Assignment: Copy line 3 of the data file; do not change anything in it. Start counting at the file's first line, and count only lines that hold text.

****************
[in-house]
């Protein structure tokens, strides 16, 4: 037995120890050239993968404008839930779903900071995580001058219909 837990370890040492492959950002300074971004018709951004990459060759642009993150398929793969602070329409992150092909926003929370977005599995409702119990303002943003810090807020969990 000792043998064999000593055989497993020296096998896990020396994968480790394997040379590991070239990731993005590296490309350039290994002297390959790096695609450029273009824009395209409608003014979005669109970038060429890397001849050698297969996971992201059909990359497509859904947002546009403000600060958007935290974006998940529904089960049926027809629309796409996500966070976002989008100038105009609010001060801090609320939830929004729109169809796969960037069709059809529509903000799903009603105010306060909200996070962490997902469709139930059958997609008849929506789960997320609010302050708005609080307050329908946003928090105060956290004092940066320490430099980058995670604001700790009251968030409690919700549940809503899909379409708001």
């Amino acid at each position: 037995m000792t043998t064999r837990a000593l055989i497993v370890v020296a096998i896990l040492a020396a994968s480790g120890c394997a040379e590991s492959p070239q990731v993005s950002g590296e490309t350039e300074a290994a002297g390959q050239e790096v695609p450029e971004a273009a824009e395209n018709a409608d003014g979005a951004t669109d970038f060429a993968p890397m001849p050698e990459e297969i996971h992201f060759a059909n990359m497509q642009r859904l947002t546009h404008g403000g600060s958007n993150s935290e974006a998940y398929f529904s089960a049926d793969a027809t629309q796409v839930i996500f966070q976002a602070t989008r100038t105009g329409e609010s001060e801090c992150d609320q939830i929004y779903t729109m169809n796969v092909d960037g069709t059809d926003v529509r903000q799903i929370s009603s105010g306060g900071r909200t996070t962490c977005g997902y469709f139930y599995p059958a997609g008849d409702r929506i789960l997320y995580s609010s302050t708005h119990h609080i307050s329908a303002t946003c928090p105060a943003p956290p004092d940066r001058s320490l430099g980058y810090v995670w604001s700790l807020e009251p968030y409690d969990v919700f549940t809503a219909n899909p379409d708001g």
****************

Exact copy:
């Amino acid at each position: 037995m000792t043998t064999r837990a000593l055989i497993v370890v020296a096998i896990l040492a020396a994968s480790g120890c394997a040379e590991s492959p070239q990731v993005s950002g590296e490309t350039e300074a290994a002297g390959q050239e790096v695609p450029e971004a273009a824009e395209n018709a409608d003014g979005a951004t669109d970038f060429a993968p890397m001849p050698e990459e297969i996971h992201f060759a059909n990359m497509q642009r859904l947002t546009h404008g403000g600060s958007n993150s935290e974006a998940y398929f529904s089960a049926d793969a027809t629309q796409v839930i996500f966070q976002a602070t989008r100038t105009g329409e609010s001060e801090c992150d609320q939830i929004y779903t729109m169809n796969v092909d960037g069709t059809d926003v529509r903000q799903i929370s009603s105010g306060g900071r909200t996070t962490c977005g997902y469709f139930y599995p059958a997609g008849d409702r929506i789960l997320y995580s609010s302050t708005h119990h609080i307050s329908a303002t946003c928090p105060a943003p956290p004092d940066r001058s320490l430099g980058y810090v995670w604001s700790l807020e009251p968030y409690d969990v919700f549940t809503a219909n899909p379409d708001g």